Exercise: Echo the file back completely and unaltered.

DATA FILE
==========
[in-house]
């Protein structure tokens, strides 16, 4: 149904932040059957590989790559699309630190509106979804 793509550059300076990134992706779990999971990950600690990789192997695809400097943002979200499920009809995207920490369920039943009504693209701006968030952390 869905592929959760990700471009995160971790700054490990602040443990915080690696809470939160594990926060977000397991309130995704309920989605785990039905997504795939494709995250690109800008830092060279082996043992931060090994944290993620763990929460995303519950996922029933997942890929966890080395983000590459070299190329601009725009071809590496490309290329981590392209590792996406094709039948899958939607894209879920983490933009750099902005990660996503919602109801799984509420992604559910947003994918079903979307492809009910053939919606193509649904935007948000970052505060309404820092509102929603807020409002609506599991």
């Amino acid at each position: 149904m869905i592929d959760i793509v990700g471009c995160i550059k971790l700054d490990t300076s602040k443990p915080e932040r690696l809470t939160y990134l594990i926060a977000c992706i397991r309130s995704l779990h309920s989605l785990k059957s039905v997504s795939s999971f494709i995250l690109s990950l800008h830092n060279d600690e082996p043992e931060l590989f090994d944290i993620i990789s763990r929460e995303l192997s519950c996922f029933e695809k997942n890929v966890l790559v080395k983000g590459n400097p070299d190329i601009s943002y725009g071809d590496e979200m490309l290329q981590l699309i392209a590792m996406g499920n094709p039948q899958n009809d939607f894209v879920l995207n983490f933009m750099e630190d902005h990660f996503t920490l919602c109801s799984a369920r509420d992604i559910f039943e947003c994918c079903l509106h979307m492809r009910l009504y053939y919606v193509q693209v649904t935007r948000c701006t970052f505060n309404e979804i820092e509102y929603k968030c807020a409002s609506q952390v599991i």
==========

[in-house]
């Protein structure tokens, strides 16, 4: 149904932040059957590989790559699309630190509106979804 793509550059300076990134992706779990999971990950600690990789192997695809400097943002979200499920009809995207920490369920039943009504693209701006968030952390 869905592929959760990700471009995160971790700054490990602040443990915080690696809470939160594990926060977000397991309130995704309920989605785990039905997504795939494709995250690109800008830092060279082996043992931060090994944290993620763990929460995303519950996922029933997942890929966890080395983000590459070299190329601009725009071809590496490309290329981590392209590792996406094709039948899958939607894209879920983490933009750099902005990660996503919602109801799984509420992604559910947003994918079903979307492809009910053939919606193509649904935007948000970052505060309404820092509102929603807020409002609506599991």
């Amino acid at each position: 149904m869905i592929d959760i793509v990700g471009c995160i550059k971790l700054d490990t300076s602040k443990p915080e932040r690696l809470t939160y990134l594990i926060a977000c992706i397991r309130s995704l779990h309920s989605l785990k059957s039905v997504s795939s999971f494709i995250l690109s990950l800008h830092n060279d600690e082996p043992e931060l590989f090994d944290i993620i990789s763990r929460e995303l192997s519950c996922f029933e695809k997942n890929v966890l790559v080395k983000g590459n400097p070299d190329i601009s943002y725009g071809d590496e979200m490309l290329q981590l699309i392209a590792m996406g499920n094709p039948q899958n009809d939607f894209v879920l995207n983490f933009m750099e630190d902005h990660f996503t920490l919602c109801s799984a369920r509420d992604i559910f039943e947003c994918c079903l509106h979307m492809r009910l009504y053939y919606v193509q693209v649904t935007r948000c701006t970052f505060n309404e979804i820092e509102y929603k968030c807020a409002s609506q952390v599991i």